“For the small investor, it’s a safe investment,” says Mark Helm, a self-storage investor, author and coach based in Louisville, Kentucky. “It’s the asset class with the lowest foreclosure rates.”
Long-time investor and coach Scott Meyers, who is based in Fishers, Indiana, switched from single-family homes and apartments to self-storage for several reasons: ease of financing, overall profitability potential and opportunity to increase cash flow and value.
“Self-storage does even better during a recession because people need a place to store their stuff,” Meyers says. “It’s recession-proof and inflation-proof, and you don’t have to worry about folks going bankrupt.”
It’s all about location. Helm estimates that for roughly 64 percent of all owners of U.S. self-storage facilities, it’s the only commercial property they own.
The market for self-storage facilities relies on a number of factors, and chief among them is, of course, location. Helm’s advice for small investors interested in self-storage properties is to look in areas outside the radar of the REITs: 25,000-to-30,000-square-foot properties with room for expansion. Alternatively, he suggests seeking out underutilized or vacant commercial space and repurposing it.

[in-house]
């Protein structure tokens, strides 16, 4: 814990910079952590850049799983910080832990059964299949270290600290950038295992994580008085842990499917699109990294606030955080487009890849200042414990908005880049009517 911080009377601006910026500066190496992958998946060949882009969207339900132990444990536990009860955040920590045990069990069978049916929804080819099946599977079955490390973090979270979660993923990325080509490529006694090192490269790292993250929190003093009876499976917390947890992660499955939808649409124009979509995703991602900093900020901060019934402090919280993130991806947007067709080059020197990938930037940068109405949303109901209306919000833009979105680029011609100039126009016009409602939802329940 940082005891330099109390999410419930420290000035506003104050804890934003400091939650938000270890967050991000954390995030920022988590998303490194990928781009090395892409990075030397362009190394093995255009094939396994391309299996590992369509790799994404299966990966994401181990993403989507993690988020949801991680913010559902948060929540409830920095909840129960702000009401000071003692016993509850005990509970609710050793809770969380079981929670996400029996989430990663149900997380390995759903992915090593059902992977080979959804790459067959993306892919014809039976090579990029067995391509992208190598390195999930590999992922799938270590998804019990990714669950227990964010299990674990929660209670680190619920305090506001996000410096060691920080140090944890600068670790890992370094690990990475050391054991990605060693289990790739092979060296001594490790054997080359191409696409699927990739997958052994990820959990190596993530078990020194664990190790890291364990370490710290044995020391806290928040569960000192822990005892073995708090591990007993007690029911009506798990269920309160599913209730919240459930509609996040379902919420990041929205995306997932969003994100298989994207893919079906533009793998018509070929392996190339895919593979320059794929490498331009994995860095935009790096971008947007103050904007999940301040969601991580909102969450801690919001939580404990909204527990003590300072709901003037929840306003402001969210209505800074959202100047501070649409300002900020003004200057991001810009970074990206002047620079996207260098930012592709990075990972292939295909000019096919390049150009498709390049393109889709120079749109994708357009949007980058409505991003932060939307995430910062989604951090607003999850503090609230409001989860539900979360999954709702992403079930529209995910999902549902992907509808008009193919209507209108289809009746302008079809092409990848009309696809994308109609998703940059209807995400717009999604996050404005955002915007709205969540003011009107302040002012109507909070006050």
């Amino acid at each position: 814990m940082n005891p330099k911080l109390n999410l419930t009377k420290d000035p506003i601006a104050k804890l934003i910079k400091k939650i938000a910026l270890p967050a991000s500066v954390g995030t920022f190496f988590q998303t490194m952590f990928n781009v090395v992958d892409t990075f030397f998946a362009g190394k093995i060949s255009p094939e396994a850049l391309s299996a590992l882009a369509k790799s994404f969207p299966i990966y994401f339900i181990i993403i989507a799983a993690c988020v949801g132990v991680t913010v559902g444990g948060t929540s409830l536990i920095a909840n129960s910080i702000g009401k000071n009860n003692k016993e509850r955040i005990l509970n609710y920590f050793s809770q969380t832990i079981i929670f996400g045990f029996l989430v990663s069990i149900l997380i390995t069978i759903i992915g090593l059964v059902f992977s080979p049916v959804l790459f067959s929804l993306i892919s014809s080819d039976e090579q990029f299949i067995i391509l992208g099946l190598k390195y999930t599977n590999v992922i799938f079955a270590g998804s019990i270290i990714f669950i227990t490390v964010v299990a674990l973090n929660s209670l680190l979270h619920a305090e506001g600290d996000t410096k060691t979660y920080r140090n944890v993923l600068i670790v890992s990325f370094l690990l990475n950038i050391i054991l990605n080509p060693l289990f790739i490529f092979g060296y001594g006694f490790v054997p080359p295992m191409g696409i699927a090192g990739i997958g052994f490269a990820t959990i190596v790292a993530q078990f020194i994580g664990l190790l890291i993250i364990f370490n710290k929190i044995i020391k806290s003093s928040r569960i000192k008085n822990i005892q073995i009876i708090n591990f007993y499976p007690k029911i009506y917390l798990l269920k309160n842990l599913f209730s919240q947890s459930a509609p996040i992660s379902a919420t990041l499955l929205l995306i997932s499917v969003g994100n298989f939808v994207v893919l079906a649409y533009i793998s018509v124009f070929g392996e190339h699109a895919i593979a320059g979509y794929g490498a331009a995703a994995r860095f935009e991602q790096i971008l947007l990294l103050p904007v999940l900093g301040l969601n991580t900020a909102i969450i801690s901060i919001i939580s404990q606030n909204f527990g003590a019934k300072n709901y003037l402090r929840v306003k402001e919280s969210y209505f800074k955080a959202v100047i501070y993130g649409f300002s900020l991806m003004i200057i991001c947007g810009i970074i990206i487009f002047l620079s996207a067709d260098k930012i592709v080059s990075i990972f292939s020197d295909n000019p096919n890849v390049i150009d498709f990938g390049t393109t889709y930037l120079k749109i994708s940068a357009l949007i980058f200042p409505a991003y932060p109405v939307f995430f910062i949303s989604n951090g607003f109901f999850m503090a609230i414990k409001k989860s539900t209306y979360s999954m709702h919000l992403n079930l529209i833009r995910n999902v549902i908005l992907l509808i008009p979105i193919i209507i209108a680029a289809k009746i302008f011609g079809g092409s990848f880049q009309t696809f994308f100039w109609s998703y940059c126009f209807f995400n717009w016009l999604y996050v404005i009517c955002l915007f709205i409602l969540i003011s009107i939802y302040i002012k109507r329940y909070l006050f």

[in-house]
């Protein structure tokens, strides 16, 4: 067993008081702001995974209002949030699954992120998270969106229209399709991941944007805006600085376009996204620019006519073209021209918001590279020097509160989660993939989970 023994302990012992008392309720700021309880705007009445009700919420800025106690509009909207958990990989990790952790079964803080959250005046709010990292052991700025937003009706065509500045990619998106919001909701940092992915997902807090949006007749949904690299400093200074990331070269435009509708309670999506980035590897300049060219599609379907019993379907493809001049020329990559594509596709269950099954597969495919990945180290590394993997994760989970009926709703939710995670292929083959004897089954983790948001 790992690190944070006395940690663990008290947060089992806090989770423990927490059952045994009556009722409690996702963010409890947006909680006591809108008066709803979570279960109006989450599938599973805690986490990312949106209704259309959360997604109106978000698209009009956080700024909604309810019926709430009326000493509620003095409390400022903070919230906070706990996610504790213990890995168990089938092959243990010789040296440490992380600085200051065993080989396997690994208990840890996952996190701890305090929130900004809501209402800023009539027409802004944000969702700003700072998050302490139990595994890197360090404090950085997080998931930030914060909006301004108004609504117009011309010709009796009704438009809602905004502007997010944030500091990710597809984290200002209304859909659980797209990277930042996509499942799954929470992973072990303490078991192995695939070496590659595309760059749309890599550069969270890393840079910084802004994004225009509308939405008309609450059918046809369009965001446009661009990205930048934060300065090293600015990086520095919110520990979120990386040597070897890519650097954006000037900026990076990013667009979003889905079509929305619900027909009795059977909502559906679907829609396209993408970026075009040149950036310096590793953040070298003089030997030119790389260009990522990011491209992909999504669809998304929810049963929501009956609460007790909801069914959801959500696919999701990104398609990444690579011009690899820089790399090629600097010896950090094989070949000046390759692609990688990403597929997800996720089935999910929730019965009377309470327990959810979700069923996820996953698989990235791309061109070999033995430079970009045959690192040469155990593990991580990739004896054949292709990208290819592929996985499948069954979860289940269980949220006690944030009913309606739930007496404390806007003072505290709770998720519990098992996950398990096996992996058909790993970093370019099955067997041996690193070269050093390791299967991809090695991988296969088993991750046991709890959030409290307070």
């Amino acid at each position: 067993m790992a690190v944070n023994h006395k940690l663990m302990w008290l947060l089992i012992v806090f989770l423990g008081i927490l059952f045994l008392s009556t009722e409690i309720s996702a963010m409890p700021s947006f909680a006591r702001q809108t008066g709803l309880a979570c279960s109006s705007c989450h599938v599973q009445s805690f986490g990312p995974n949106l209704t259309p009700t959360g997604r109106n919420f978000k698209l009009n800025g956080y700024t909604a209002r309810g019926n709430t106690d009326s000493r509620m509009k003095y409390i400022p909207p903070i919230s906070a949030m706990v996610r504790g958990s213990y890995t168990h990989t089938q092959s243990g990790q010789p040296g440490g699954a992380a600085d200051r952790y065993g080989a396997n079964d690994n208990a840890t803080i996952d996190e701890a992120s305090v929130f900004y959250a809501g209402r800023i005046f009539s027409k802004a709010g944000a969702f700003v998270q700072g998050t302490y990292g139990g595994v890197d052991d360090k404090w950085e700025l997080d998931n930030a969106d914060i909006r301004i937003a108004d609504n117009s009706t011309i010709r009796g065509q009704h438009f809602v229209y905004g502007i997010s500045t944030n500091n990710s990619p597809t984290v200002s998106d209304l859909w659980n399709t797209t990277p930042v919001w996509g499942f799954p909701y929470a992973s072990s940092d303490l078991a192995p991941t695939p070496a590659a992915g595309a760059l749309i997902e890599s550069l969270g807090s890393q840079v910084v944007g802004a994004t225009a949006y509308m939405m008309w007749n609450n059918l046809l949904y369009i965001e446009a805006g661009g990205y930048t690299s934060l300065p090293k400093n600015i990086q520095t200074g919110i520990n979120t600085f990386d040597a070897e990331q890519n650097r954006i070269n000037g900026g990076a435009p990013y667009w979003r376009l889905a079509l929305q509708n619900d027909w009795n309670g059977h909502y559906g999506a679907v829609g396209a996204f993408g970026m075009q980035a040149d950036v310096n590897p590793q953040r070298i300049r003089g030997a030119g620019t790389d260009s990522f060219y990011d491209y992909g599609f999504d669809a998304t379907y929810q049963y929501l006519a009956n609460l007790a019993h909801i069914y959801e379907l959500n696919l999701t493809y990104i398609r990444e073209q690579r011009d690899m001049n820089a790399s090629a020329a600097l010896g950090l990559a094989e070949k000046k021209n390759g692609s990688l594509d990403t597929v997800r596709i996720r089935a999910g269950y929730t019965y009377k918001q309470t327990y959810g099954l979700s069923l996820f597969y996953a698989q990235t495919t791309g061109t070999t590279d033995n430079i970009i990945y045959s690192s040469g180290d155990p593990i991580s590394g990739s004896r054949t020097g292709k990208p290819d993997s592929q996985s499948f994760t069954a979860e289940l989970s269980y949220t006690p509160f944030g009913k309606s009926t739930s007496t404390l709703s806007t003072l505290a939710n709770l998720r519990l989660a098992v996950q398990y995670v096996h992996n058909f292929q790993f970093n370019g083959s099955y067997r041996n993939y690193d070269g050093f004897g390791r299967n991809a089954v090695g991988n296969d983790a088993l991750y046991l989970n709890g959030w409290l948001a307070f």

Meyers recommends that investors start out by looking at facilities in their own backyard.
“You’ll never know what you’ll find until you begin to look,” he says. “Also, consider places you vacation and places you’ve lived before.”
Helm has changed his investment strategy for future purchases.
“Initially we were in the larger cities,” he says. “Now we’re going into some of the second-tier markets, because that’s where the opportunities are.”
Storage Development Partners approach is grounded in our deep experience and knowledge of self-storage, real estate and financial markets.
We focus on value creation that is in line with market dynamics and the client’s risk profile. Each engagement undergoes intense scrutiny to make sure the capital needs are met in the most economically efficient way to optimizes returns. For more information, or to set up an appointment, contact Dave Fegley or Josie Hart.
This article was written by Joel Cone, writer for The Smarter Investor and contributor to many business periodicals.
While Joel initially worked as a real estate sales associate and appraiser. In 2006, he joined the marketing staff at RealtyTrac as a senior staff writer and was a member of the creative team that published the Foreclosure News Report, an online newsletter named Best Real Estate Newsletter by the National Association of Real Estate Editors in 2009.